1. I fully agree with Torquil Dick-Erikson comments on the difference between the British legal system and the legal systems in mainland Europe. Historically the Mainline Europe systems are following the Napoleonic system, a time of mainland European unity. Haheas Corpus defines the Anglo Saxon principles of Justice.

    I cannot understand politicians who talk about the sovereignty of the British Parliament and then acquiesce to European Union orders. Why do they use double standards, either the UK Parliament is supreme or the EU is supreme, I vote leave for the UK Parliament to be the supreme power in the UK.

    The forthcoming General Election will mean that the Remainers, who have not accepted the democratic will of the majority of the British voters, will have to defend their views. It will be interesting to see if the elected candidates at the next General Election, who prefer EU sovereignty to UK sovreignty, will demand a re-election if they do not obtain more than 50% of the vote; a person of principle would demand a re-election.

  2. I fully agree with Torquil Dick-Erikson comments on the difference between the British legal system and the legal systems in mainland Europe. Historically the Mainline Europe systems are following the Napoleonic system, a time of mainland European unity. Haheas Corpus defines the Anglo Saxon principles of Justice.

    I cannot understand politicians who talk about the sovereignty of the British Parliament and then acquiesce to European Union orders. Why do they use double standards, either the UK Parliament is supreme or the EU is supreme, I vote leave for the UK Parliament to be the supreme power in the UK.

    The forthcoming General Election will mean that the Remainers, who have not accepted the democratic will of the majority of the British voters, will have to defend their views. It will be interesting to see if the elected candidates at the next General Election, who are remainers, will demand a re-election if they do not obtain more than 50% of the vote; a person of principle would demand a re-election.

  3. Torquil thank you for your articles which are, to say the least, most timely!

    I have a question regarding Magna Carta and the European Arrest Warrant. I have only the vaguest understanding of Magna Carter but in essence think its real-world significance lies in constraining the power a British Monarch has over the citizenry.

    If so how is it that a British Government can legally give to a foreign entity like the EU the power to seize, remove from the UK and detain indefinitely without trial, a UK citizen? If my understanding is correct this is something even our own monarch would not be able to do.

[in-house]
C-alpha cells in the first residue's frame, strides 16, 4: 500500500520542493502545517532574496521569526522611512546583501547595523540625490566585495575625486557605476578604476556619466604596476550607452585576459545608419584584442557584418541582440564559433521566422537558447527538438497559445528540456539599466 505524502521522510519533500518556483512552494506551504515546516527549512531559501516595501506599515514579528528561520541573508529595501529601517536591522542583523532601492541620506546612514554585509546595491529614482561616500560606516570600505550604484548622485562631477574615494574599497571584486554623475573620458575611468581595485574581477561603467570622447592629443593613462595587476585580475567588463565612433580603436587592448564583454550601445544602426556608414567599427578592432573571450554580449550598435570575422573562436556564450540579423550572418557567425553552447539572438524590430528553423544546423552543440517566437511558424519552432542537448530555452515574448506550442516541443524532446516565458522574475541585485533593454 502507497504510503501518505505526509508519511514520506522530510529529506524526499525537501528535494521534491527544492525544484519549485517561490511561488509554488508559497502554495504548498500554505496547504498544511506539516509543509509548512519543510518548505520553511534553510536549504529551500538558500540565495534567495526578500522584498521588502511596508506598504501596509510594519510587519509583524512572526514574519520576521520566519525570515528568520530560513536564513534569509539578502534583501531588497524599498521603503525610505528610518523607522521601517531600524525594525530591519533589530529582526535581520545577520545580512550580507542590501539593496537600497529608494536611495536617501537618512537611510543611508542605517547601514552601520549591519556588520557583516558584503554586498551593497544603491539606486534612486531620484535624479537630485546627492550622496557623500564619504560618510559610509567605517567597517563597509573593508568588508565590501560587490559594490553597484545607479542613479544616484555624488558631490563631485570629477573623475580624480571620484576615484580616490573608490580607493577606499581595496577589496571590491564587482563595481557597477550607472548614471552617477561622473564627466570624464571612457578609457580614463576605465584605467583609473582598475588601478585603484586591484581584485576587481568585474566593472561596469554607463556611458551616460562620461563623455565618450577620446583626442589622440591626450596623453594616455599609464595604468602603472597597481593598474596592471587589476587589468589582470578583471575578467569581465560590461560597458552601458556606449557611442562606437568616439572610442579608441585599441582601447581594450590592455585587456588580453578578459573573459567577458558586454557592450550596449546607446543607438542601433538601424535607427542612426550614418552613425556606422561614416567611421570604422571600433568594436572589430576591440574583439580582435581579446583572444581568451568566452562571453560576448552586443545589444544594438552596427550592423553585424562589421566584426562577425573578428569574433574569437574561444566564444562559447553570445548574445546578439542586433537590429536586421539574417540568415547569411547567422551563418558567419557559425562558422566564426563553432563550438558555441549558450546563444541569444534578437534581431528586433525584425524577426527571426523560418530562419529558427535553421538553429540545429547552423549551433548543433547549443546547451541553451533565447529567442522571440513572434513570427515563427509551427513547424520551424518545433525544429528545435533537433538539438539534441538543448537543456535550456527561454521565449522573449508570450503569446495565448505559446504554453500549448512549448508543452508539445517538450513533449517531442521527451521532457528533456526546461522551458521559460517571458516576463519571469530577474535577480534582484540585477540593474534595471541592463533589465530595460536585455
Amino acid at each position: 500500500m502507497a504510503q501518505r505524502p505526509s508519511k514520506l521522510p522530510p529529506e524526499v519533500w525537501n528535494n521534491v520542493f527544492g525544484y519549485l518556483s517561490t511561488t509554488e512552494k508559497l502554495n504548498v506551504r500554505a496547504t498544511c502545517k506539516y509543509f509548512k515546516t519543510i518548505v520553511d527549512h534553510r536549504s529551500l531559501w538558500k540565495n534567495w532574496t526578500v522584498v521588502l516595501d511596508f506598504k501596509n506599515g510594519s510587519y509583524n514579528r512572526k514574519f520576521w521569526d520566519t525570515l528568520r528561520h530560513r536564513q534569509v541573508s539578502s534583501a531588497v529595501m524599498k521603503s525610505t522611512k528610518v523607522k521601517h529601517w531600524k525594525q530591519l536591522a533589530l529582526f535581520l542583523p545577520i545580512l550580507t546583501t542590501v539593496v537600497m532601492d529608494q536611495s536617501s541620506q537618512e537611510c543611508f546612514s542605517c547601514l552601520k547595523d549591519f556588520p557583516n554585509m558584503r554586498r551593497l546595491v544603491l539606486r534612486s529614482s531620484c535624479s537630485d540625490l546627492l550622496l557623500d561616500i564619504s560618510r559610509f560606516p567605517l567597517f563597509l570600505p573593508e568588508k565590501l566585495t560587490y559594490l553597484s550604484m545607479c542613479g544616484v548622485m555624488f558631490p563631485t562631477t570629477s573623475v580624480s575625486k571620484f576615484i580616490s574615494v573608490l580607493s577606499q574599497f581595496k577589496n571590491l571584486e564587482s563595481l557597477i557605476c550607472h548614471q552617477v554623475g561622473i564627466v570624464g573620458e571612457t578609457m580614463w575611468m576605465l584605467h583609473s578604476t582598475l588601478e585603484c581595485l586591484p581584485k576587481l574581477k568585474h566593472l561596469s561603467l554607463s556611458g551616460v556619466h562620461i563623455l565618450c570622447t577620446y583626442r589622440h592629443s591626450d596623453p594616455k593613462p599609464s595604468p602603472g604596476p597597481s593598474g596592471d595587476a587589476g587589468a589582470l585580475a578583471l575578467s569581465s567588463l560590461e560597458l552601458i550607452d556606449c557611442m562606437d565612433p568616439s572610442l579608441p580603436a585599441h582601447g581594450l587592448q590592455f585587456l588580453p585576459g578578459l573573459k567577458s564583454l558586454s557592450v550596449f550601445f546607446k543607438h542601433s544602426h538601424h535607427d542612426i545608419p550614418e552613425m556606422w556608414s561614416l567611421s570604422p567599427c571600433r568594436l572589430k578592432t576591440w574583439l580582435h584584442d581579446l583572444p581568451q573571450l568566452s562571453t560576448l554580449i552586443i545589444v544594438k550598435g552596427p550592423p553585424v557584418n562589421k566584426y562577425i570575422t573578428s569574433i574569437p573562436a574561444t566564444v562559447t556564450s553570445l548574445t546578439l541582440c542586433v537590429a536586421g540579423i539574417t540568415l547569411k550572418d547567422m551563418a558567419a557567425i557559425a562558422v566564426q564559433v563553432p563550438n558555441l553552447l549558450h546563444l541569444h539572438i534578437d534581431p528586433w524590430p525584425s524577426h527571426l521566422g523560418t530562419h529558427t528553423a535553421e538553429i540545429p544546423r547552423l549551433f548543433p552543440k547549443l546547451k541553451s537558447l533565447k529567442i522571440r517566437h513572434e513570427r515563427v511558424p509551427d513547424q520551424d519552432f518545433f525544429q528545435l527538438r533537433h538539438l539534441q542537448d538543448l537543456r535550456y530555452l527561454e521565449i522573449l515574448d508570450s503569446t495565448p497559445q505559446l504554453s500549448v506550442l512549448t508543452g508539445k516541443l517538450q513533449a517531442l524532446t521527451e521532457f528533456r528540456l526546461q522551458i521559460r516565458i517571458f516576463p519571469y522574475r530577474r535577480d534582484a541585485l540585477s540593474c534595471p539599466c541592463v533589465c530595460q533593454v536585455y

• Michael, thank you for your kind words.
      The European Arrest Warrant is in direct violation of Magna Carta’s article 38, which says “No legal officer shall initiate legal proceedings against anyone [like arresting them] on their own mere say-so, without reliable witnesses already brought for the purpose.” This is the basis of Habeas Corpus. Habeas Corpus does not exist on the continent, but nobody in Britain AFAIK, including the legal profession and the government, has bothered to study continental criminal-law procedures, which are completely and utterly different from ours. You can see details in my speech given at the House of Lords on 15th March, linked from https://savebritishjustice.wordpress.com
      Parliament re-confirmed our acceptance of the EAW in November 2014. By doing so it violated Magna Carta, but no law in Britain has entrenched constitutional status, Parliament can amend or revoke any previous law as it chooses, by a simple majority vote. The only thing it cannot do is to bind future Parliaments.

    • Yes, thank you Torquil. I find the whole issue a minefield. I don’t trust Mrs.May, but I fear many people do.
      I just have as my starting point that Edward Heath illegally took us into the EU on a false prospectus – the knowledge has been out there for years and yet no-body ever mentions it. Why would this Tory Prime Minister not be also offering us a false prospectus? I believe people will find we have left the EU in name only, probably signed up to a European Army, probably still operating under EU Law in many areas, still ‘sharing’ our fishing grounds although we might just get the latter, as it will ensure Tory votes in the future where there were Labour before.
      I only wish UKIP hadn’t been infiltrated, so that Nigel could have stayed to see things through. I don’t blame him, but he wasn’t astute at judging character and let the enemy through the gates. And now, as far as I can see, UKIP is weak and ineffectual, as was always the plan.